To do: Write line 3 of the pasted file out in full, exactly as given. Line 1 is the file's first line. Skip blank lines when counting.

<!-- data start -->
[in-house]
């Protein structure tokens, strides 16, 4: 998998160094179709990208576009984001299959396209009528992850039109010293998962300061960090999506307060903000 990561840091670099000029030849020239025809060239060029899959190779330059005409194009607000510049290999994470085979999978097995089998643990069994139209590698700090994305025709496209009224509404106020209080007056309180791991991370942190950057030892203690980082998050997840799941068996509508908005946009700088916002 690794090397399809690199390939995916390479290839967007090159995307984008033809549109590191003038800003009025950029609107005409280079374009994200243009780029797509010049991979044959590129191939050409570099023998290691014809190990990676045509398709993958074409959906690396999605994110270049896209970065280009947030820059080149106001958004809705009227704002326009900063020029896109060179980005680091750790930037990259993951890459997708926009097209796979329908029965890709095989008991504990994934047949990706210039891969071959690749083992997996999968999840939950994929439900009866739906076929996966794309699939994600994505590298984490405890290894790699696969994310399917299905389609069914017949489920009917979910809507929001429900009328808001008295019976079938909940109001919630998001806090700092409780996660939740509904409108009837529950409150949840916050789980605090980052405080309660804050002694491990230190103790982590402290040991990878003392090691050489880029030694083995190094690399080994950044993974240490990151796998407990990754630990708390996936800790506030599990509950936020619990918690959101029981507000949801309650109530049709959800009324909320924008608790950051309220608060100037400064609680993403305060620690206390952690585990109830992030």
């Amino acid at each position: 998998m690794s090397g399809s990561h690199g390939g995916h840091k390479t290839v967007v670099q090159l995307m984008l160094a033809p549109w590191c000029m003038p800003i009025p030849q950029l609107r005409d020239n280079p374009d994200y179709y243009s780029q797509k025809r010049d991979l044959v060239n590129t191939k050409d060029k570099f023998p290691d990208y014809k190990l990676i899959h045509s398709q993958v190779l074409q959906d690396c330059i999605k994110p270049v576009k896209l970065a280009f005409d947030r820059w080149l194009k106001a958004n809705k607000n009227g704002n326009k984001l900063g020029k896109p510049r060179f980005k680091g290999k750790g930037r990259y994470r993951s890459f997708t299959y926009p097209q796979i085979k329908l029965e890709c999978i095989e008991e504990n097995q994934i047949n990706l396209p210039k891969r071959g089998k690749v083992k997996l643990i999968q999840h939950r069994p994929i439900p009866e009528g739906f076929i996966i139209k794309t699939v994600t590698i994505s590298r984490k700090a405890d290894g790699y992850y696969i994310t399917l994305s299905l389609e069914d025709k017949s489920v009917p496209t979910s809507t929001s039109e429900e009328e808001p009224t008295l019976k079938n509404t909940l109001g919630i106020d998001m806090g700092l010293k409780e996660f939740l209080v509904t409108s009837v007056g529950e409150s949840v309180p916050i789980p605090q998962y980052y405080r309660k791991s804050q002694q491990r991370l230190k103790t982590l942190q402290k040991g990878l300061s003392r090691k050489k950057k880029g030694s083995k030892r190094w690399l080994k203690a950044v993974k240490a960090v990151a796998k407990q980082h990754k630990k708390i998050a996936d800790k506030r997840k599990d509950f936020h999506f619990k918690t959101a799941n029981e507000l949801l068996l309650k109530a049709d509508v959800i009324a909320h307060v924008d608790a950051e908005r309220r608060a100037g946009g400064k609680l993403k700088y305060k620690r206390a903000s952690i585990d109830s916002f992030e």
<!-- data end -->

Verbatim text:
């Amino acid at each position: 998998m690794s090397g399809s990561h690199g390939g995916h840091k390479t290839v967007v670099q090159l995307m984008l160094a033809p549109w590191c000029m003038p800003i009025p030849q950029l609107r005409d020239n280079p374009d994200y179709y243009s780029q797509k025809r010049d991979l044959v060239n590129t191939k050409d060029k570099f023998p290691d990208y014809k190990l990676i899959h045509s398709q993958v190779l074409q959906d690396c330059i999605k994110p270049v576009k896209l970065a280009f005409d947030r820059w080149l194009k106001a958004n809705k607000n009227g704002n326009k984001l900063g020029k896109p510049r060179f980005k680091g290999k750790g930037r990259y994470r993951s890459f997708t299959y926009p097209q796979i085979k329908l029965e890709c999978i095989e008991e504990n097995q994934i047949n990706l396209p210039k891969r071959g089998k690749v083992k997996l643990i999968q999840h939950r069994p994929i439900p009866e009528g739906f076929i996966i139209k794309t699939v994600t590698i994505s590298r984490k700090a405890d290894g790699y992850y696969i994310t399917l994305s299905l389609e069914d025709k017949s489920v009917p496209t979910s809507t929001s039109e429900e009328e808001p009224t008295l019976k079938n509404t909940l109001g919630i106020d998001m806090g700092l010293k409780e996660f939740l209080v509904t409108s009837v007056g529950e409150s949840v309180p916050i789980p605090q998962y980052y405080r309660k791991s804050q002694q491990r991370l230190k103790t982590l942190q402290k040991g990878l300061s003392r090691k050489k950057k880029g030694s083995k030892r190094w690399l080994k203690a950044v993974k240490a960090v990151a796998k407990q980082h990754k630990k708390i998050a996936d800790k506030r997840k599990d509950f936020h999506f619990k918690t959101a799941n029981e507000l949801l068996l309650k109530a049709d509508v959800i009324a909320h307060v924008d608790a950051e908005r309220r608060a100037g946009g400064k609680l993403k700088y305060k620690r206390a903000s952690i585990d109830s916002f992030e």